1 Foreign Book #3: North America (except USA)
  • "The Blind Assassin" by Margaret Atwood (Canada)
1 Foreign Book #4: South America 

1 Foreign Book #5: Europe (except England)
  • "All Quiet on the Western Front" by Erich Maria Remarque (Germany)
1 Foreign Book #6: Africa
  • "Secrets from the Sand: My Search for Egypt's Past" by Zahi Hawass (Egypt)
1 Read-Along
  • "Twenty Thousand Leagues Under the Sea" by Jules Verne
1 Poetry
  • "100 selected poems" by e.e. cummings
2 Non-Fiction

2 1001 Books to Read Before You Die
  • "The Woman in White" by Wilkie Collins - finished 01/09/13 
  • "Les Miserables" by Victor Hugo (reread)
1 Graphic Novel
  • "Daytripper" by Gabriel Ba and Fabio Moon - finished 01/01/13

Tuesday, February 19, 2013

book review: "The Sunne in Splendour" by Sharon Kay Penman

Sharon Kay Penman

News of the discovery of Richard III's remains under a car park in Leicester, England prompted me to finally read this hefty novel.

Richard III is infamous as the king who had his brother Edward IV's son and successor Edward V and other son Richard, popularly known as the Princes in the Tower, killed while imprisoned in the Tower of London. He is the last king of England to have died in battle, in Bosworth Field in 1485, and the last Plantagenet king, after which the Tudor dynasty reigned.

I first read about Richard III in "The Daughter of Time" by Josephine Tey about 5 years ago, and was intrigued by the story of Richard and his nephews. Did he, or did he not, order their murder?

In this novel, as in "The Daughter of Time", the author tries to make a case for Richard III.  She chronicles his life and the life of his brother Edward IV, that of their family the House of York, and of their friends and supporters during the Wars of the Roses. Penman also shows us the other side of the coin, the House of Lancaster of Henry VI.

My thought throughout the novel was, "George R.R. Martin's A Song of Ice and Fire has nothing to this!" It really happened; rebellions and factions and betrayals... I wonder if the Wars of the Roses inspired GRRM. Like ASoIaF, it was difficult to keep track of the characters at first, all the Edwards and Richards and Henrys and Elizabeths and Annes, that I had to look for a family tree online.

Having no previous knowledge of English history and not having read the play by William Shakespeare, my sympathy lies with Richard III. But I admit that these historical novels were written against popular belief, so I aim to read a non-fiction account, "The Princes in the Tower" by Alison Weir, in future.

For now, I remain loyal to the Whyte Boar of Gloucester.


Monday, January 14, 2013

book review: "Blackout" & "All Clear" by Connie Willis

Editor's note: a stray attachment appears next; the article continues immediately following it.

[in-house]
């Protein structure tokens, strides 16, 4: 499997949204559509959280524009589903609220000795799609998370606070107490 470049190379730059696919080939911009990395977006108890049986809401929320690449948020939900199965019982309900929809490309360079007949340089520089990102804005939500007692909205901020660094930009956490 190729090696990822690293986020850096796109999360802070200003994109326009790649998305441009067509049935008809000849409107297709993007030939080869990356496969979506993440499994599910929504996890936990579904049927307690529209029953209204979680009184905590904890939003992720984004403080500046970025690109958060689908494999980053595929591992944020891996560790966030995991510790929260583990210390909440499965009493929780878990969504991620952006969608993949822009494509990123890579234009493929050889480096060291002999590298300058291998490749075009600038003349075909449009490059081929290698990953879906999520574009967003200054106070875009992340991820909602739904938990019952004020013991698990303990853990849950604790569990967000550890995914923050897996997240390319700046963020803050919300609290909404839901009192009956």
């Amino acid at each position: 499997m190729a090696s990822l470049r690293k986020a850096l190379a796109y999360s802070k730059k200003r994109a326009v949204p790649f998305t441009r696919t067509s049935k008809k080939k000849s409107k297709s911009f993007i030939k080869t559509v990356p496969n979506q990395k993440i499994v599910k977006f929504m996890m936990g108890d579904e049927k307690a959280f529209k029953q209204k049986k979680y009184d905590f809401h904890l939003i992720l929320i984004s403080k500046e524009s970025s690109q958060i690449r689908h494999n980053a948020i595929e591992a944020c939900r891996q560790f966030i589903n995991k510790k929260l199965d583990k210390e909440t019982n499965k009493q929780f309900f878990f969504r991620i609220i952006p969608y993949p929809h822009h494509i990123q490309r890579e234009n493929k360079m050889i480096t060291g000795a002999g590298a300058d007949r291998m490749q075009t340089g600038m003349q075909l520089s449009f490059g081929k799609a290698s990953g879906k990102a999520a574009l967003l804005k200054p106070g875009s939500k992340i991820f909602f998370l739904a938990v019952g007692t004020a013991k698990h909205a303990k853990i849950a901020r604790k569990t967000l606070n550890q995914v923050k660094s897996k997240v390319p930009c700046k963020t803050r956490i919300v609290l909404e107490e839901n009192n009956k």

Connie Willis

The latest addition to Connie Willis' Oxford Time Travel series, which includes "Doomsday Book" and "To Say Nothing of the Dog", "Blackout" and "All Clear" document the stories of historians Polly Churchill, Merope Ward, and Michael Davies. Polly, Merope, and Michael each travel back  in time from Oxford in the year 2060 to different periods of World War II Britain to do research, but their lives intertwine when their means of returning to the future does not work, and they are stuck in the past trying to find a way back.

At a total of almost 1,200 pages, not a few readers have found the two novels too lengthy. Indeed, the story was intended to be one novel that was eventually split into two volumes. This means that before starting on "Blackout", one must be prepared to read "All Clear" afterwards, to be able to appreciate the story fully. The fact that the novels jump from one character to another and from one time period to the next also adds to the challenge.

Instead of bogging down the story, I think the novels are richer for the wealth of information they impart about the daily lives of ordinary people in wartime England. This is especially true for people like me whose education, by virtue of place of residence, focused on the Pacific Theater of the Second World War. Part of the appeal of the novels for me too, is trying to figure out the connections between the people who enter the lives of Polly and Merope and Michael, and the events that surround them. The story would be different, I think, were such details left out.

A good story for me is one which has characters who stay with me even after I've closed the book, and one that makes me think; in this case, about the complexities and paradoxes of time travel, which I will leave to readers brave enough and patient enough to tackle the novels, to figure out (to avoid spoilers). More than the above, "Blackout" and "All Clear" are Connie Willis' love letters to the men and women who lived and survived World War II; the soldiers who fought the war, and the loved ones they left behind.


Tuesday, January 01, 2013

2013 Reading Targets

Annual Reading Resolution:
Read more, buy less.

Do this!

And, a wish for all...